Introduction

On 10 October 2012, the Court of Appeal handed down an extempore judgment in BMW Financial Services (GB) Limited v Hart (2012) on an issue which will be of considerable interest to consumer and asset finance providers: when does the limitation period for bringing a claim for the unpaid balance expire? In a pragmatic and sensible decision, the Court of Appeal decided that the cause of action to recover the unpaid balance did not start until the lender had served a termination letter or accepted the debtor’s repudiation of the agreement.

The Facts

BMW Financial Services (GB) Limited ("BMWFS") entered into a hire purchase agreement (the "Agreement") with Mr Hart. It does not appear that the Agreement was regulated by the Consumer Credit Act 1974 (the "CCA"). In July and August 1999, Mr Hart failed to pay two monthly instalments. By a letter dated 26 August 1999, BMWFS accepted Mr Hart’s repudiation of the Agreement and terminated it. BMWFS demanded payment of the unpaid balance.

Mr Hart left the UK without paying. BMWFS issued a claim on 26 August 2005. Default judgment was obtained. On returning to the UK, Mr Hart became aware of the judgment. He successfully applied to have it set-aside by arguing that the claim had been issued outside of the limitation period. His Honour Judge Halbert, sitting in the Chester County Court, decided, following Reeves v Butcher [1891] 2 QB 509, that the limitation period started when Mr Hart did not pay the instalment in July 1999 and that the claim was time-barred.

Court of Appeal

BMWFS appealed to the Court of Appeal arguing that HHJ Halbert had erred in his interpretation of Reeves and the terms of the Agreement. After hearing submissions, the Court of Appeal allowed the appeal and decided:

  • In Reeves, the agreement stated that the monies would not be called in so long as the borrower regularly paid interest. If, however, the borrower missed a payment, the balance of the loan (including interest) would become due 21 days after default.
  • Under the terms of the Agreement, BMWFS had no right to make a claim for the unpaid balance until it had given notice of termination or accepted Mr Hart’s repudiation of the Agreement.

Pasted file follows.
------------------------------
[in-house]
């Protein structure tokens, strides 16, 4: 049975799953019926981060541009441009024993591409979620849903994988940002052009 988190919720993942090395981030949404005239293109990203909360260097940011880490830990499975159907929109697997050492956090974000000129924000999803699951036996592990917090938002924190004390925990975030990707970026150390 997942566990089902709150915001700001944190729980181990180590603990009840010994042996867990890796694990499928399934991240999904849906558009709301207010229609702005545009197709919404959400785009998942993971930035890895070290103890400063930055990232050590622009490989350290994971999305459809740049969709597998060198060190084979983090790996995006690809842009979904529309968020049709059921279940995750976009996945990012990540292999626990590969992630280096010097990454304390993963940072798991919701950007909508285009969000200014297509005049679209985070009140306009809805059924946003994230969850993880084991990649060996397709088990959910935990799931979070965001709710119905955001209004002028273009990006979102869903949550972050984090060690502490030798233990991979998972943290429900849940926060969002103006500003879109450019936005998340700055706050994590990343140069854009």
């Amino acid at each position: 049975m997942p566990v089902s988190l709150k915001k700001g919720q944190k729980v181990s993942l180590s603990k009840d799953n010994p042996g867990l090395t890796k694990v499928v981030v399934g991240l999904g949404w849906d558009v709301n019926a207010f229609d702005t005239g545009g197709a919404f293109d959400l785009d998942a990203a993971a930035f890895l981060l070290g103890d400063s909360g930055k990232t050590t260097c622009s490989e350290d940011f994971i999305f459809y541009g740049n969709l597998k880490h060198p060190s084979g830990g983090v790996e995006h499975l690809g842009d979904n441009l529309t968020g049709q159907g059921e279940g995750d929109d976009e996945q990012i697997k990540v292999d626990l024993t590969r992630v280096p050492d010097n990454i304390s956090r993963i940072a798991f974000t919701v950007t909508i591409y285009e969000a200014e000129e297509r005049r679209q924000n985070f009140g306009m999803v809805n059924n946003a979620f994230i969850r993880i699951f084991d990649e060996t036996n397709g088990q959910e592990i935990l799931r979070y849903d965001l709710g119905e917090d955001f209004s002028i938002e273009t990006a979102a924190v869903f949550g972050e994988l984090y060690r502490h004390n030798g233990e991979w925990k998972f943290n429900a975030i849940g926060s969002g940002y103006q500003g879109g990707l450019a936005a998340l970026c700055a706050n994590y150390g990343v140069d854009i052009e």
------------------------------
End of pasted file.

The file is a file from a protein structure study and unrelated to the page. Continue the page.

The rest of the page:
• It was only when BMWFS had given notice of termination or accepted Mr Hart’s repudiation that the sums due under the Agreement became due. Until that point the only sums Mr Hart had to pay were the outstanding instalments.
  • Mr Hart’s failure to pay the instalment did not, on its own, accelerate the obligation to pay the whole amount due under the Agreement.
  • The Court of Appeal therefore distinguished the earlier decisions of Reeves and Hemp v Gardland 114 E.R. 994 (which Reeves followed).

Comment

The Court of Appeal’s decision is both pragmatic and commercially sound. The Agreement, like many others, stated that the balance became due upon termination. If the Agreement had been regulated by the CCA, termination is subject to the lender serving (where appropriate) a notice under the CCA (most commonly a default notice or, for non-default cases, a combined enforcement and termination notice). Notice is specifically required before a lender can become entitled to (amongst other things) demand "earlier payment of any sum".

If the Court of Appeal had come to any other conclusion it would have been contrary to the wording of the CCA. This envisages that the balance does not become due (and cannot be demanded as being due) until after the expiry of the notice period. The Court of Appeal’s decision can also be used in appropriate circumstances by lenders wanting to stop the limitation period running. It seems clear that, subject to an argument that the lender has affirmed the agreement by not taking steps to accept a debtor’s repudiation, termination could be delayed until the end of the term of the agreement. This would allow lenders to delay (most obviously where the debtor is in a difficult financial position or cannot be located) issuing proceedings until the last moment, like BMWFS did, and avoid being time-barred.